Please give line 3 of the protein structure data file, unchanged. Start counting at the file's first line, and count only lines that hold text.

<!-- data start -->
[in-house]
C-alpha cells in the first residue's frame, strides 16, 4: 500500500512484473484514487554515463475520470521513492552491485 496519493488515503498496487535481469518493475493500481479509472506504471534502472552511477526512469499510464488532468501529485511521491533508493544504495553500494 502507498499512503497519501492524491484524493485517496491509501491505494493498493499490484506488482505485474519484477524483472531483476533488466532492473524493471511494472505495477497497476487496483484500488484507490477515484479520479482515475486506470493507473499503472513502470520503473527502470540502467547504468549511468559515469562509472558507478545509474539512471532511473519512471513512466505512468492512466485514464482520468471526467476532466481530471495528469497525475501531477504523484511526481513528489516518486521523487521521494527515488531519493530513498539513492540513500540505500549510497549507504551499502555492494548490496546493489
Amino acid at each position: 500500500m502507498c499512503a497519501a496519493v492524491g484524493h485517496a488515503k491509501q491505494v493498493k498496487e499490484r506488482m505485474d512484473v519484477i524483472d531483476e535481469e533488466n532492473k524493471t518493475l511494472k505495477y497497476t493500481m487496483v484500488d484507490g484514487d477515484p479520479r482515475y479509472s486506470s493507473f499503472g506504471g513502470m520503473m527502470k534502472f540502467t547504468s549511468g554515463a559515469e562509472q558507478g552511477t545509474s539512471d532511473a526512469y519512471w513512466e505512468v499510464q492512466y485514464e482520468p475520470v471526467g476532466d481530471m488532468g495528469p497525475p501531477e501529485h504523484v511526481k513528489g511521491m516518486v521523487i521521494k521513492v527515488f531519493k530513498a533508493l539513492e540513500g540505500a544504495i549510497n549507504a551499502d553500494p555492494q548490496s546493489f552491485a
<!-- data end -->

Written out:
Amino acid at each position: 500500500m502507498c499512503a497519501a496519493v492524491g484524493h485517496a488515503k491509501q491505494v493498493k498496487e499490484r506488482m505485474d512484473v519484477i524483472d531483476e535481469e533488466n532492473k524493471t518493475l511494472k505495477y497497476t493500481m487496483v484500488d484507490g484514487d477515484p479520479r482515475y479509472s486506470s493507473f499503472g506504471g513502470m520503473m527502470k534502472f540502467t547504468s549511468g554515463a559515469e562509472q558507478g552511477t545509474s539512471d532511473a526512469y519512471w513512466e505512468v499510464q492512466y485514464e482520468p475520470v471526467g476532466d481530471m488532468g495528469p497525475p501531477e501529485h504523484v511526481k513528489g511521491m516518486v521523487i521521494k521513492v527515488f531519493k530513498a533508493l539513492e540513500g540505500a544504495i549510497n549507504a551499502d553500494p555492494q548490496s546493489f552491485a